Official sources usually describe greenhouse gas emissions by the weight of the gas produced, typically in kilograms of CO2. This is strange because we normally use kilograms to refer to the amount of a solid substance (weight), and we use volume to refer to the amount of a liquid or gas (e.g. Liters).
When CO2 is in solid form it is known as “dry ice” and it sublimates into a gas at any temperature above -78.51 C. In fact liquid CO2 can only be formed at high pressures greater than 5 atmospheres. Since CO2 is normally a gas called carbon dioxide, don’t you sometimes wonder how much of the gas is actually produced and how much space it takes up?
There is no easy conversion of weight to volume because different liquids and gases have different molecular densities. The only easy exception is that proves this rule is that 1 liter of water weighs 1 kilogram at sea level (the original definition for these units).
The combustion of all carbon containing fuels, such as methane (natural gas), petroleum distillates (gasoline, diesel, kerosene, propane), but also of coal and wood, will yield carbon dioxide and, in most cases, water. As an example the chemical reaction between methane and oxygen is given below.
- CH4 + 2 O2 → CO2 + 2 H2O
Since coal is 60 – 80% pure carbon (depending on the “hardness” of the coal in question), burning coal is pretty much the same as burning carbon. Burning carbon in the presence of oxygen (O2) has two possible combustion reactions: C + O2 -> CO2 (i.e. carbon dioxide) and C + 0.5*O2 -> CO (i.e. carbon monoxide).
If too much carbon is present (relative to the amount of oxygen) when the combustion occurs, then CO will be produced. When sufficient oxygen is present CO2 will be produced instead of CO, unless the combustion occurs at very high temperatures such as above 800 C. Since the self ignition temperature of coal is 400 to 425 C (depending on moisture content and environmental conditions), the burning of coal is well below this threshold and CO2 is the main byproduct of the combustion.
To calculate how much CO2 is produced in the chemical reaction from burning coal, we need to calibrate the chemical formula using moles. Carbon has a molecular mass of 12.011 grams per mole and CO2 has a molecular mass of 44.009 grams per mole.
1 pound of coal contains 453.59 g/lb x 70% = 317.5 g carbon, or 317.5 / 12 g/mol = 26.4 mols of carbon. Since the number of atoms in a chemical reaction remain unchanged, this means that buring 1 pound of coal must produce 26.4 mols of CO2. This amount of CO2 will weigh 26.4 x 44 = 1163 grams = 1.16 Kg.
We can apply the law for ideal gases, V=nRT/P, to convert from mols to liters if we know the temperature and the pressure of the gas:
- n is the number of mols
- R is the universal gas constant = 8.3145 (L x Pa) / (mol x K)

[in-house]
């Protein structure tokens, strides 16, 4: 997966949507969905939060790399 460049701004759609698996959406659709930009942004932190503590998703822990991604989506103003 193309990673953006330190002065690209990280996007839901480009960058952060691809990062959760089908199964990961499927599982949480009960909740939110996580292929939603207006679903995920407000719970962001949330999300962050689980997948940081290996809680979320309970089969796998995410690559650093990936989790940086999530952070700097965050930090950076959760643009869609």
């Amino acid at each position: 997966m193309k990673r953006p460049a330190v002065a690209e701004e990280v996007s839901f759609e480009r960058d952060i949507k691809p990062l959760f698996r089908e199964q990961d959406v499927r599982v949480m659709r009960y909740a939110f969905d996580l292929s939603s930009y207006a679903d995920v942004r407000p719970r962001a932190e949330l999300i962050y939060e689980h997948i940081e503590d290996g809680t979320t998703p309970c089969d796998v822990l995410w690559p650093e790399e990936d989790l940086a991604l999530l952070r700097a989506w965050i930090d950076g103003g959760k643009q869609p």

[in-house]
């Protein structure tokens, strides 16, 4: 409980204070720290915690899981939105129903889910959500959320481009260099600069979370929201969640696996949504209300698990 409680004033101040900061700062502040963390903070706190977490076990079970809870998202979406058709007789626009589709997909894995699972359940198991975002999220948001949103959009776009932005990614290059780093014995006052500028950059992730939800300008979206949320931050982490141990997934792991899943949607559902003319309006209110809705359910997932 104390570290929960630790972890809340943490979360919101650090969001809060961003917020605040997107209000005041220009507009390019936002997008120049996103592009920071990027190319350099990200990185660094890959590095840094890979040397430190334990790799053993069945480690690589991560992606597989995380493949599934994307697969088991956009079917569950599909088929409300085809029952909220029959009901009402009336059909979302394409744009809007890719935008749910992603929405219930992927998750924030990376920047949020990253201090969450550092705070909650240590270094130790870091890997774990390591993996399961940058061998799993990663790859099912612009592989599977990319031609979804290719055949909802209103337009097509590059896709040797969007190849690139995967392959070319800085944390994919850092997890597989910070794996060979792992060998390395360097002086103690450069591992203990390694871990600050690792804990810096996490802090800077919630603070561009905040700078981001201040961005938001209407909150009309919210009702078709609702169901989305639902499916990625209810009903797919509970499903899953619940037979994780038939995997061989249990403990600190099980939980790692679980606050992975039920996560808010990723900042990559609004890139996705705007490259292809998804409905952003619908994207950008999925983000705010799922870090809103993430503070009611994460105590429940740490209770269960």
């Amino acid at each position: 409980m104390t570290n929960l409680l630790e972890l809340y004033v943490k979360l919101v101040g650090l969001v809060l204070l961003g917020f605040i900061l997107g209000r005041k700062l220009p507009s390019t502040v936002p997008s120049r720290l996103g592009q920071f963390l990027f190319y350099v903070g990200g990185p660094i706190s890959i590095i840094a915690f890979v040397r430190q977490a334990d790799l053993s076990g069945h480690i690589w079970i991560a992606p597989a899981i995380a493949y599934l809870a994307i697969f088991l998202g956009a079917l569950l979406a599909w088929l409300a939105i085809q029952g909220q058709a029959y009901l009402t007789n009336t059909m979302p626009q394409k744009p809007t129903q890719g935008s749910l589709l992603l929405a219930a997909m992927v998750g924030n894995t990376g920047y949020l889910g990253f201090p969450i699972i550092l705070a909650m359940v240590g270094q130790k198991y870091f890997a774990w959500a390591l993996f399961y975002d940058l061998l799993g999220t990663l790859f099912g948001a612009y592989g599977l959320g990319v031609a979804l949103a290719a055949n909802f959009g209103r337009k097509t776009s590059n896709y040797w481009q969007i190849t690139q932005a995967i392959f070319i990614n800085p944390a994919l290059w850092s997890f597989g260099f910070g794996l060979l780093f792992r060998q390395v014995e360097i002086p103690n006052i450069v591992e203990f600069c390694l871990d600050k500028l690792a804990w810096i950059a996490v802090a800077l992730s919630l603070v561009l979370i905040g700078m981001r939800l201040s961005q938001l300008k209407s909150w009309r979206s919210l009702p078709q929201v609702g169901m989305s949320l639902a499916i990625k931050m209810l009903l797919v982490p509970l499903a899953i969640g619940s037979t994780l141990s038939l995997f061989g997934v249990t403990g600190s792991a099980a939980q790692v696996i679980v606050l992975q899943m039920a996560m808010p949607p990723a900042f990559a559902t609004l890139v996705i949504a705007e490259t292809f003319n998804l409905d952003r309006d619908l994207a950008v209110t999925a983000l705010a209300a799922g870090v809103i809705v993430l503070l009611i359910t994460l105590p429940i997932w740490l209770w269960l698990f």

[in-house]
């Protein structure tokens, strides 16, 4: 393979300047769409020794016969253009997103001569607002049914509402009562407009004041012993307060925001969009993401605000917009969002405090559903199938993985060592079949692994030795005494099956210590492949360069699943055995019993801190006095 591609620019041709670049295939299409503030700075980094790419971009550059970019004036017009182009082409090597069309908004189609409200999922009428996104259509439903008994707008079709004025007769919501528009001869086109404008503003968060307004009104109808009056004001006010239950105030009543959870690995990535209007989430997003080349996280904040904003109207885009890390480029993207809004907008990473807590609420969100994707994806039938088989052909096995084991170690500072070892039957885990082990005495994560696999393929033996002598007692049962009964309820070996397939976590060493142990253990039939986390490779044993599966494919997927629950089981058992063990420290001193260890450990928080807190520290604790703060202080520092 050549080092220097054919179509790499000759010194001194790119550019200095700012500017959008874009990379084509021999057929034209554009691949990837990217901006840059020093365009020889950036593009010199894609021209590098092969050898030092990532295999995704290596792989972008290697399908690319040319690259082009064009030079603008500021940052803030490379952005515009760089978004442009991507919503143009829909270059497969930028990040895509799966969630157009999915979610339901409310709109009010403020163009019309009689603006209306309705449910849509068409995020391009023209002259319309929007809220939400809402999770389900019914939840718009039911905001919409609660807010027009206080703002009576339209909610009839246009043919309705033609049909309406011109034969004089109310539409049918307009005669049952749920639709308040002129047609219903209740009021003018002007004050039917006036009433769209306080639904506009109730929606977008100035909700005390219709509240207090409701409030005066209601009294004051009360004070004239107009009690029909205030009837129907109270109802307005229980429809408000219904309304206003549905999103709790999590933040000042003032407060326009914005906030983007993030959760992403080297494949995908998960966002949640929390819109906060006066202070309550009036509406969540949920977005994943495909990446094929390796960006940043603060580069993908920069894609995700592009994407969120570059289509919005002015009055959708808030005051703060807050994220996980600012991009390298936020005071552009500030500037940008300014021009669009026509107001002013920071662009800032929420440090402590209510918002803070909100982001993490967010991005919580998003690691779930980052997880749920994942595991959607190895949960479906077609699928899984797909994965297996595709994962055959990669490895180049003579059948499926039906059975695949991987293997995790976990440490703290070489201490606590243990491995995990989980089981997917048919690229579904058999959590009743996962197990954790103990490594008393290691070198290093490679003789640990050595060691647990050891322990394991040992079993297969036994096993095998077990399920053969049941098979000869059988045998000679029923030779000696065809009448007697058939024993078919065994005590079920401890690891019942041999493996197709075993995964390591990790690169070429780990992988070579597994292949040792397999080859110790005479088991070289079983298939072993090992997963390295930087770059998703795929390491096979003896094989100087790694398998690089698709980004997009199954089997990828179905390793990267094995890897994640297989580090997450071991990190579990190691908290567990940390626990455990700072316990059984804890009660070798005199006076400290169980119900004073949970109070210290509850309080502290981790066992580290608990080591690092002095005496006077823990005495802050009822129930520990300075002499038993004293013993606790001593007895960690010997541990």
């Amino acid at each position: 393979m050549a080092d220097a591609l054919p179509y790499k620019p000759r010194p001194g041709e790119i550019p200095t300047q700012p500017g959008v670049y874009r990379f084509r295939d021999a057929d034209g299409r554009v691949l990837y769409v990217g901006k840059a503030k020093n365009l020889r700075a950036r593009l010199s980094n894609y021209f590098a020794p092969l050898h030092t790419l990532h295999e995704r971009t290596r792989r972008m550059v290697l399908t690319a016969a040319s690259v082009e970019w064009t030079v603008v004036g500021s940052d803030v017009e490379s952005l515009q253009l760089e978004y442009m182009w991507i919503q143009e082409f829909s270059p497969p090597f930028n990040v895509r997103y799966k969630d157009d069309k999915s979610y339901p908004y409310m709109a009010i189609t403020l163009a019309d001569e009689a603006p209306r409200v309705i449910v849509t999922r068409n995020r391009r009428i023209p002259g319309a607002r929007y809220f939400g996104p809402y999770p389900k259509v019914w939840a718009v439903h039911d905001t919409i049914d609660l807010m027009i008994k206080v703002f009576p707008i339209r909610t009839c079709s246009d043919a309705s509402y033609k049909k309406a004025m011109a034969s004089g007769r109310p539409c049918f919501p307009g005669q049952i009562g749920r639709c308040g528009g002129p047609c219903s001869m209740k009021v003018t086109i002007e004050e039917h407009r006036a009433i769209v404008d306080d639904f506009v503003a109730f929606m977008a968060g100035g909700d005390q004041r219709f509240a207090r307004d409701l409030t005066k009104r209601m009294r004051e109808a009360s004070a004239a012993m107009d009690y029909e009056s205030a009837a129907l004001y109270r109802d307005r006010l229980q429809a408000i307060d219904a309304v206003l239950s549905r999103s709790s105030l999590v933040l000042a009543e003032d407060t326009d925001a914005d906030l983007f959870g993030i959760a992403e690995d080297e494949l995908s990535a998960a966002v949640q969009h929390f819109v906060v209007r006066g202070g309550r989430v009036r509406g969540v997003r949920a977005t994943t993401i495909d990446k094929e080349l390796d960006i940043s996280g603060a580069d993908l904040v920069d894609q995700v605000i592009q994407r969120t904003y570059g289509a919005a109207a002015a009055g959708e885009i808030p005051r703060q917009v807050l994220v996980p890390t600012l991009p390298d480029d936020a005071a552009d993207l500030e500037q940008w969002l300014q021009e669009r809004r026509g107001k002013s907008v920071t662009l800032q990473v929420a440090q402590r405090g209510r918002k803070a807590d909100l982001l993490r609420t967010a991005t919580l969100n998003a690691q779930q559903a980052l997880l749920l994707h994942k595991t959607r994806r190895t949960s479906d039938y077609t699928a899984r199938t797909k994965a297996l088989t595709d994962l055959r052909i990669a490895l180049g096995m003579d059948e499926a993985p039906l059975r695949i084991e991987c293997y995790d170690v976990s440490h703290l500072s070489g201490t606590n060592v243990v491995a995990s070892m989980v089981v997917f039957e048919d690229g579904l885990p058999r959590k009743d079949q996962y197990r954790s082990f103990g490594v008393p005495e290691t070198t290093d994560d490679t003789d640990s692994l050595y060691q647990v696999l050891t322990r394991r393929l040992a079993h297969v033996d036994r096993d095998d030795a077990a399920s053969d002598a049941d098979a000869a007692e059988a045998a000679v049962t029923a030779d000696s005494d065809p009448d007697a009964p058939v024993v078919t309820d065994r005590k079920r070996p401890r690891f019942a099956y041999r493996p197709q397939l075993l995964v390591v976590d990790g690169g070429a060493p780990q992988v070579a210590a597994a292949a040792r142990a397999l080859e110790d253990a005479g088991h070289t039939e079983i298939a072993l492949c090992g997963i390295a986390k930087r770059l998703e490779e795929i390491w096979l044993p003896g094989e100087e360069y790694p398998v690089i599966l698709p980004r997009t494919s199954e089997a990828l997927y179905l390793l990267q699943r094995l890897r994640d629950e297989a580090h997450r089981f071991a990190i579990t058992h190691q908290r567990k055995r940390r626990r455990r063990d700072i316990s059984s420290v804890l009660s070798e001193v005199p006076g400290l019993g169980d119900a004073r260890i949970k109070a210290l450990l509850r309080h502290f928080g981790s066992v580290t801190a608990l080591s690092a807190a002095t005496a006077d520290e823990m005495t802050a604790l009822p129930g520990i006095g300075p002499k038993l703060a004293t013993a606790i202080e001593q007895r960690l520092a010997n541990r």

- T is the absolute temperatures measured on the Kelvin scale. It is possible to mix Kelvin and Celsius in this equation as long as we adjust for zero (0 C = 273.15 K) because 1 degree Celsius has the same gradation in heat as one degree Kelvin
- P is the pressure measured in kiloPa
Suppose the coal is burned at 415 Celsius at sea level (101.325 kPa is the average sea level barometric pressure),
V = (26.43 Mols) * (8.3145 L*kPa/Mols/K) * (415 Celsius+273.15 Kelvin) / 101.325kPa = 1492 Litres
Of course, the resulting CO2 gas won’t stay that hot and it will contract in volume as it cools. By using the same calculation with 15 degrees C (the average temperature of the earth, across all seasons and geographic areas) instead of 415 C,
V = (26.43 Mols) * (8.3145 L*kPa/Mols/K) * (15 Celsius+273.15 Kelvin) / 101.325kPa = 624.98 Litres
So 1 pound of coal cools into 625 Litres of CO2 once the gas has cooled down to ambient air temperature. The density of this gas is 26.43 mols x 44 g/mol / 625 L = 1.86 g/L.
Burning 1 long ton of coal (2240 pounds) produces 635,013 L of CO2 gas that weighs 1.18 metric tons. This volume of gas is roughly 5x the volume of the 40′ x 20′ in-ground swiming pool in my backyard. This is a pretty big pool that can easily be seen from space by the Google satellite in the centre of the photo below.
So for every ton of coal burned, we end up with 5 swimming pools worth of CO2 hanging around in the atmosphere.
We could plant a lot of trees to absorb that, but a typical mature tree typically weighs about 3 tons, just over 2 tons of that comes from carbon dioxide. Each ton of coal would need 1 tree planted and 50 years to grow to offset the carbon dioxide. But, as Ronald Reagan pointed out trees cause pollution because they also release carbon dioxide.
If this is taken into account then an average tree will absorb about 25 grams more CO2 per day than it releases. Since a typical person generates about 2 to 2.2 pounds of CO2 per day, so for the entire Earth’s population, humans alone generate about 6 to 7 million tons of CO2 per day just by breathing. Just to keep up with human CO2 output from breathing we would need about 100 billion trees – without offsetting the burning any coal!
The other major natural carbon sink is the ocean which currently absorbs approx 6 Billion Tons of CO2 per year. Although this is a very large number, studies estimate that it is already only 27% of our collective CO2 emissions worldwide.
Guess we’ll just have to find ways to burn less coal!